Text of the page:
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About myself, about blogging on Amnesty-Union solidarity

I've had a lot of kind remarks since starting this blog and our friends in the union movement have been very encouraging and keen to get the word out – maybe there's a gap in the "blogosphere" that these postings can help address. I want to thank our talented and enthusiastic web team for holding my hand, and I hope we will soon see some guest contributions from some of our trade union partners. Human rights belong to us all – so let's use this space to share solidarity and explain our differences (without giving any secrets away to despots or dictators!).

One website that was new to me is Tigmoo – which acts as a sort of consolidator or syndicator of UK union blogs – it describes itself as "all the union news that's fit to blog" but some of it strikes me as quite unfit – a great source for gossip as well as debate on what's moving and motivating the labour movement. I am delighted that this blog has been invited to join such distinguished and distinct voices.

I promised I'd post something about myself, so here it is. There are plenty of stories behind these bare facts, but best  to buy me a beer if you want the low-down! The text that follows is my quasi-official biography which I use for work purposes when absolutely required (for example when being introduced as a speaker), and I am shy enough about needing one, so I don't elaborate on the text here. It's meant to outline my credentials, so it says nothing about the fun and heartache on the way…

Shane Enright was appointed as the Trade Union Campaigns Manager of Amnesty International’s UK section at the end of 2006. He has subsequently also been designated ‘global trade union adviser to the Amnesty movement’ – supporting the Amnesty Secretariat and sections worldwide on trade union liaison and solidarity.

Shane has been a trade unionist all his working life. Many years of workplace and branch activism, bargaining and representation were followed by five years at his union head office, the UK Transport & General Workers’ Union, in various policy, international and industrial research staff positions. Shane then spent ten years traveling the world for the London-based International Transport Workers Federation including four years as Aviation Secretary – contributing to a doubling of membership to close to a million aviation workers, extending reach to more than one hundred countries and bringing in entirely new constituencies, marked by innovative global campaigning and a strong reputation on intergovernmental and regulatory affairs.

Shane’s working life began in a sandwich bar and an engineering stockroom followed by jobs in a homelessness project, on youth training schemes and at a bookstore. He was the founder-employee both of a long-standing lesbian and gay employment rights organisation and of a shorter-lived union-sponsored community youth rights project.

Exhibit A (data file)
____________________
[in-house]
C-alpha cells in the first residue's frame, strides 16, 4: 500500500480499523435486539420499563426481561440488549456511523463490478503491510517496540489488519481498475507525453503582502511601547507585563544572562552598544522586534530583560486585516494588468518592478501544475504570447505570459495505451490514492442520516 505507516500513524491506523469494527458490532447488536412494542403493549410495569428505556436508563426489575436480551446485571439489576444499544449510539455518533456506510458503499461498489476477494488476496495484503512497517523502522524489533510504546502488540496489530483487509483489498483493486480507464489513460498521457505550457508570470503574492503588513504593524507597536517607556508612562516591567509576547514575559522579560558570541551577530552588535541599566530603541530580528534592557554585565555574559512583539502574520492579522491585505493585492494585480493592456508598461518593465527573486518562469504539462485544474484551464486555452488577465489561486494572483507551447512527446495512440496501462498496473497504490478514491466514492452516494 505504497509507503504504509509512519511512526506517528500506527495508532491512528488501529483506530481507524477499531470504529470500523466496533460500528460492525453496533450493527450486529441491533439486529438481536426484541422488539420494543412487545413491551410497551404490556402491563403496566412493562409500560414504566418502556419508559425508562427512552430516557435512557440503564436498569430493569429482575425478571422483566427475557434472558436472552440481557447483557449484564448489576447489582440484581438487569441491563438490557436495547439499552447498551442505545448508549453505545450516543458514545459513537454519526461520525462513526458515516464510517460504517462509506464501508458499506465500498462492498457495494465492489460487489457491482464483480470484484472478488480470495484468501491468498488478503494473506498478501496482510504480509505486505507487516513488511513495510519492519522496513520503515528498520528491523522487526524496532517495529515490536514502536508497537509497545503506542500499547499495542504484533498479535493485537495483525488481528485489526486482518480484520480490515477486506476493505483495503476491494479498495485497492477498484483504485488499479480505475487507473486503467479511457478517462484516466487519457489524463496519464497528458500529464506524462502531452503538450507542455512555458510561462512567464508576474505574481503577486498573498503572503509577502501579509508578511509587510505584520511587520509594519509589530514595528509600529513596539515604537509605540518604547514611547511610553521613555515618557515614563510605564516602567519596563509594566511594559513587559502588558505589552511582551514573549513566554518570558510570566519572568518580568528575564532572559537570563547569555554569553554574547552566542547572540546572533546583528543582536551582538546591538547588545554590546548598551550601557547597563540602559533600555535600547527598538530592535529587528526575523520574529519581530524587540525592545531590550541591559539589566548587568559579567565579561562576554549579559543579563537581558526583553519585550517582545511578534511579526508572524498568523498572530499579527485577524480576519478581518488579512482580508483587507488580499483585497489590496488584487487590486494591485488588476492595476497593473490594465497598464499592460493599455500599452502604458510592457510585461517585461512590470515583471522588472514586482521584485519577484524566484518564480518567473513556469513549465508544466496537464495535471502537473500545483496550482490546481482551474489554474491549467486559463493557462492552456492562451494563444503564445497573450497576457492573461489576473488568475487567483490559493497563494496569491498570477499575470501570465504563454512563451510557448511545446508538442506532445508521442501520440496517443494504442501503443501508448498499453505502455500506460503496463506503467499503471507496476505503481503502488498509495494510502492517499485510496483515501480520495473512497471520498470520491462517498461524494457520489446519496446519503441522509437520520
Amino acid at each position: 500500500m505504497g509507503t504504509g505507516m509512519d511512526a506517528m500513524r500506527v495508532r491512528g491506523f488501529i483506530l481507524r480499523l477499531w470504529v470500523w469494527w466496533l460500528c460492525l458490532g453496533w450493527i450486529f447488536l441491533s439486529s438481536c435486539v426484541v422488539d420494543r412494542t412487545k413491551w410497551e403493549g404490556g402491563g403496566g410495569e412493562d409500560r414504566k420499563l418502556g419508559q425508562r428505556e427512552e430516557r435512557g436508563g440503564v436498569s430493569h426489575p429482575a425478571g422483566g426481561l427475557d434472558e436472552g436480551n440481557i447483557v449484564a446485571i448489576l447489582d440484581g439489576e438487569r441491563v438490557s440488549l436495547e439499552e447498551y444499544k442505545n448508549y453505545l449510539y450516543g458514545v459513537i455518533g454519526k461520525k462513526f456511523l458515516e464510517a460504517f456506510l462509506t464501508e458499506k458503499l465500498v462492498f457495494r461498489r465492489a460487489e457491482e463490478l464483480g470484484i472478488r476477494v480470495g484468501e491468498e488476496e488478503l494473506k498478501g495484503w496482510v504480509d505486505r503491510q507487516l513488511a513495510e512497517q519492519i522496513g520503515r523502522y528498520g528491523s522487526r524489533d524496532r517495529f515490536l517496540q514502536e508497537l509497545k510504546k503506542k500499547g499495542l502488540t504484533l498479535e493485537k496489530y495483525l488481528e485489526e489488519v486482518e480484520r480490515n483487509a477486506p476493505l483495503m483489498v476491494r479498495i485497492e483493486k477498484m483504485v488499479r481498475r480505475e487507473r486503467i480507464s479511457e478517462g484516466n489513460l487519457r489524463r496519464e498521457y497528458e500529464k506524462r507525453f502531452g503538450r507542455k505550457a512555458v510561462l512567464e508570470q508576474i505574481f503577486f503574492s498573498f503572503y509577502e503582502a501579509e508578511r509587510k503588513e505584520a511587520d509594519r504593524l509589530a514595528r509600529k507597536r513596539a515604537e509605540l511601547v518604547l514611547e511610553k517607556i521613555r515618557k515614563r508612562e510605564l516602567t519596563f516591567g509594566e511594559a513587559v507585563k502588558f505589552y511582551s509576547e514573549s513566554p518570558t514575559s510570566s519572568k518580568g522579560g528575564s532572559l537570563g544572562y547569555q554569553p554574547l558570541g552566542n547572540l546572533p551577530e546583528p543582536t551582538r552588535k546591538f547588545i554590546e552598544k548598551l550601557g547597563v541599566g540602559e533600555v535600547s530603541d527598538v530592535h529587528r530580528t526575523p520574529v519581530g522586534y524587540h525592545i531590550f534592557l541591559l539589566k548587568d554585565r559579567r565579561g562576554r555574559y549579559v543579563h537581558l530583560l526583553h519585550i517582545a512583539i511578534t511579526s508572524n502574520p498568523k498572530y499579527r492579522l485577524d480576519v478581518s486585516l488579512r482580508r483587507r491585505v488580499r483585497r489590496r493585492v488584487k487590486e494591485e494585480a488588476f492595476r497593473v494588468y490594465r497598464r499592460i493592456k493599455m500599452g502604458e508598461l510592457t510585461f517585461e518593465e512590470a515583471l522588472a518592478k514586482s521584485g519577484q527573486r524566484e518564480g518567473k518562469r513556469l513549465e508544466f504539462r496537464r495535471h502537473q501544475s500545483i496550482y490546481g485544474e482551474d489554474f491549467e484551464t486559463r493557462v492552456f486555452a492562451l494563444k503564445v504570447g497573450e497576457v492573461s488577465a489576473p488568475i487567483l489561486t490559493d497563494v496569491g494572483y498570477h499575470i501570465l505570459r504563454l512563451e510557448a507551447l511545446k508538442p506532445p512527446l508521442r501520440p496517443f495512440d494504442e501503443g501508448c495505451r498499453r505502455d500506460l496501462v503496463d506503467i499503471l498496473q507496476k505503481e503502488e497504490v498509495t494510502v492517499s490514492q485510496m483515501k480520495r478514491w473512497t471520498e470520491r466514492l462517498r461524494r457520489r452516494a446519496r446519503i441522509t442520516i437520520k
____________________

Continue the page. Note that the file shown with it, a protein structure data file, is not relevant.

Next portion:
He was a co-founder in the early-1980s of the influential national voluntary sector combine committee, as well as serving six years as his union branch’s lay pay and conditions officer, supporting a large volume of disputes, grievances, disciplinaries and contract negotiations amongst the three hundred workplaces represented. Organising was the priority and during his time in the branch, membership almost doubled and three new branches were established from the kernel of his own. Shane has also held many other elected positions in his union and has advocated and campaigned for many causes, particularly on international solidarity and around HIV/AIDS.

In his international union roles he has led delegations or held representative positions in ICAO, ILO, OECD, and at other intergovernmental forums and regulatory agencies, including long-term work on aviation safety. Shane has been involved, in one capacity or other, with Amnesty for three decades.

Commenting on his role at Amnesty, which ranges from front-line activism to strategic networking, Shane Enright said…

Amnesty and the trade union movement are both activist movements which share a commitment to social justice and individual liberty. I am in the lucky position to be at an interface of these powerful forces for good as we celebrate 30 years of shared activism here in the UK.”

Shane was awarded a distinction in an MA in Arts Criticism and Management by City University in London 2006, and also has a diploma in Trade Union Studies from the University of Surrey/TGWU 1989 and a diploma in Psychology from the University of London 1982. He has strong foundations in sciences and mathematics and speaks and reads Spanish and French. His passion is bird watching, and cloud forests and arctic tundra his preferred habitats. He is also a regularly published critic of, and advocate for, contemporary ceramics. In 2004 he was awarded Honorary Membership of Aircraft Engineers International “for services to global aviation safety.” He was born in London and raised in Spain in the 1960's.

About Amnesty UK Blogs
Our blogs are written by Amnesty International staff, volunteers and other interested individuals, to encourage debate around human rights issues. They do not necessarily represent the views of Amnesty International.
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